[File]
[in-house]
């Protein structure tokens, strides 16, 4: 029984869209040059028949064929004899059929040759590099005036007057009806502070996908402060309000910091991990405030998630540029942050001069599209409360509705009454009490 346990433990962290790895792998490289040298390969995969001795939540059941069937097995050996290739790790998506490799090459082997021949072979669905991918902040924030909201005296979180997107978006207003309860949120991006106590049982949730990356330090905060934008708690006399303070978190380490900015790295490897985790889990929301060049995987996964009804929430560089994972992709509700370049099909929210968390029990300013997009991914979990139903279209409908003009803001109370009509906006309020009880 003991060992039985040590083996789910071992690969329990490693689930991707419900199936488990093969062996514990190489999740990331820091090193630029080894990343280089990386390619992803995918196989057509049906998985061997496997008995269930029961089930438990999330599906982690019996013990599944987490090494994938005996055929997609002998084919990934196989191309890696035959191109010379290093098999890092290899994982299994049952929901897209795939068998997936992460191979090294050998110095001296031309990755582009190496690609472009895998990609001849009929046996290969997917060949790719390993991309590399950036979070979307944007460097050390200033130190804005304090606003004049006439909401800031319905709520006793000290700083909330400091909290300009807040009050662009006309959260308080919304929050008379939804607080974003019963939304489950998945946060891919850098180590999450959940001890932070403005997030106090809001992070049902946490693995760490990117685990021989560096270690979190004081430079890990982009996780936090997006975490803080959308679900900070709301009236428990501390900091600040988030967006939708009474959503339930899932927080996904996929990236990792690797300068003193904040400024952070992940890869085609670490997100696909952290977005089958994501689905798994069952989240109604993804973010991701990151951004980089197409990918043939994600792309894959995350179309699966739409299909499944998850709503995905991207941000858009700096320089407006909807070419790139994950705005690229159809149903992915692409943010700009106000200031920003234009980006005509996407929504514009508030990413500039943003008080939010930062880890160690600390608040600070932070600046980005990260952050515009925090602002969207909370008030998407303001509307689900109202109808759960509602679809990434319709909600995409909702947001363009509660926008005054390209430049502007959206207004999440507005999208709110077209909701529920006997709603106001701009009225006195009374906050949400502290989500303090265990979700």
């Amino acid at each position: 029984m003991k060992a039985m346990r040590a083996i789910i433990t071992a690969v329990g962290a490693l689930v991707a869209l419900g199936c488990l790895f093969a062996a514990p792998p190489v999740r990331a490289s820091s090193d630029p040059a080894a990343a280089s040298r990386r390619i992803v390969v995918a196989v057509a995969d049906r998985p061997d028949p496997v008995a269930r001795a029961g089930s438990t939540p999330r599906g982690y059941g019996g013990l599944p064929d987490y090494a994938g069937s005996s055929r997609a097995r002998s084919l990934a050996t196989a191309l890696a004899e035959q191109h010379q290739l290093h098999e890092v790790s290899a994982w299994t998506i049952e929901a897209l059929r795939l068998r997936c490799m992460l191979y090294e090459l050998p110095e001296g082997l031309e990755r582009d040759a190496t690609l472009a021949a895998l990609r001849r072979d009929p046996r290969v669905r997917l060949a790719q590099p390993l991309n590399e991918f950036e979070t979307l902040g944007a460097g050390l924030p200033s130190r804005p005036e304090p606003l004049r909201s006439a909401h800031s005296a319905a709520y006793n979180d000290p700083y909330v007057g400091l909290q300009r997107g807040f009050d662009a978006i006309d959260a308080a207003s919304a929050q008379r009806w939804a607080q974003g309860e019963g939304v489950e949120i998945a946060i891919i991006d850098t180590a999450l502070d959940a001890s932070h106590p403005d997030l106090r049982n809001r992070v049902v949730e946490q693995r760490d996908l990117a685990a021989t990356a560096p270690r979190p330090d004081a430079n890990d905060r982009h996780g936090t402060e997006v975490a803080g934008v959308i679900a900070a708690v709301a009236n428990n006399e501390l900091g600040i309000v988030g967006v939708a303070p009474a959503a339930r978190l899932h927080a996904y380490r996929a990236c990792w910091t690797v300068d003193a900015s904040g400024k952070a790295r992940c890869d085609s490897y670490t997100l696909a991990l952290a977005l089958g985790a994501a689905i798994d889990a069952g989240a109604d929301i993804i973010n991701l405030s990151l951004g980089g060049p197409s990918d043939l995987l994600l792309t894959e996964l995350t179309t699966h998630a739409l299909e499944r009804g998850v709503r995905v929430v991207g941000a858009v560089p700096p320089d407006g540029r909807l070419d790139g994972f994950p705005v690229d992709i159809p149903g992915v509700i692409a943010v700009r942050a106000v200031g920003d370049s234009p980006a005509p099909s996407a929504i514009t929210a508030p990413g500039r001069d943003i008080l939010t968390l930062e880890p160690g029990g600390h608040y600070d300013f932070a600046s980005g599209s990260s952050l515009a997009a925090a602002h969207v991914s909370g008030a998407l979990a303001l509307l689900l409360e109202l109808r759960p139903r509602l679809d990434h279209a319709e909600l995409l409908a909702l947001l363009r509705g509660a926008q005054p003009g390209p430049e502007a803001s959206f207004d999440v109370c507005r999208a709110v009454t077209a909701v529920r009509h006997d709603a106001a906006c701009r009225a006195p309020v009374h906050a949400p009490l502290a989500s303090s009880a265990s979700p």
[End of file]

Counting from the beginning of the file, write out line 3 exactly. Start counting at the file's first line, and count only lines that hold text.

């Amino acid at each position: 029984m003991k060992a039985m346990r040590a083996i789910i433990t071992a690969v329990g962290a490693l689930v991707a869209l419900g199936c488990l790895f093969a062996a514990p792998p190489v999740r990331a490289s820091s090193d630029p040059a080894a990343a280089s040298r990386r390619i992803v390969v995918a196989v057509a995969d049906r998985p061997d028949p496997v008995a269930r001795a029961g089930s438990t939540p999330r599906g982690y059941g019996g013990l599944p064929d987490y090494a994938g069937s005996s055929r997609a097995r002998s084919l990934a050996t196989a191309l890696a004899e035959q191109h010379q290739l290093h098999e890092v790790s290899a994982w299994t998506i049952e929901a897209l059929r795939l068998r997936c490799m992460l191979y090294e090459l050998p110095e001296g082997l031309e990755r582009d040759a190496t690609l472009a021949a895998l990609r001849r072979d009929p046996r290969v669905r997917l060949a790719q590099p390993l991309n590399e991918f950036e979070t979307l902040g944007a460097g050390l924030p200033s130190r804005p005036e304090p606003l004049r909201s006439a909401h800031s005296a319905a709520y006793n979180d000290p700083y909330v007057g400091l909290q300009r997107g807040f009050d662009a978006i006309d959260a308080a207003s919304a929050q008379r009806w939804a607080q974003g309860e019963g939304v489950e949120i998945a946060i891919i991006d850098t180590a999450l502070d959940a001890s932070h106590p403005d997030l106090r049982n809001r992070v049902v949730e946490q693995r760490d996908l990117a685990a021989t990356a560096p270690r979190p330090d004081a430079n890990d905060r982009h996780g936090t402060e997006v975490a803080g934008v959308i679900a900070a708690v709301a009236n428990n006399e501390l900091g600040i309000v988030g967006v939708a303070p009474a959503a339930r978190l899932h927080a996904y380490r996929a990236c990792w910091t690797v300068d003193a900015s904040g400024k952070a790295r992940c890869d085609s490897y670490t997100l696909a991990l952290a977005l089958g985790a994501a689905i798994d889990a069952g989240a109604d929301i993804i973010n991701l405030s990151l951004g980089g060049p197409s990918d043939l995987l994600l792309t894959e996964l995350t179309t699966h998630a739409l299909e499944r009804g998850v709503r995905v929430v991207g941000a858009v560089p700096p320089d407006g540029r909807l070419d790139g994972f994950p705005v690229d992709i159809p149903g992915v509700i692409a943010v700009r942050a106000v200031g920003d370049s234009p980006a005509p099909s996407a929504i514009t929210a508030p990413g500039r001069d943003i008080l939010t968390l930062e880890p160690g029990g600390h608040y600070d300013f932070a600046s980005g599209s990260s952050l515009a997009a925090a602002h969207v991914s909370g008030a998407l979990a303001l509307l689900l409360e109202l109808r759960p139903r509602l679809d990434h279209a319709e909600l995409l409908a909702l947001l363009r509705g509660a926008q005054p003009g390209p430049e502007a803001s959206f207004d999440v109370c507005r999208a709110v009454t077209a909701v529920r009509h006997d709603a106001a906006c701009r009225a006195p309020v009374h906050a949400p009490l502290a989500s303090s009880a265990s979700p």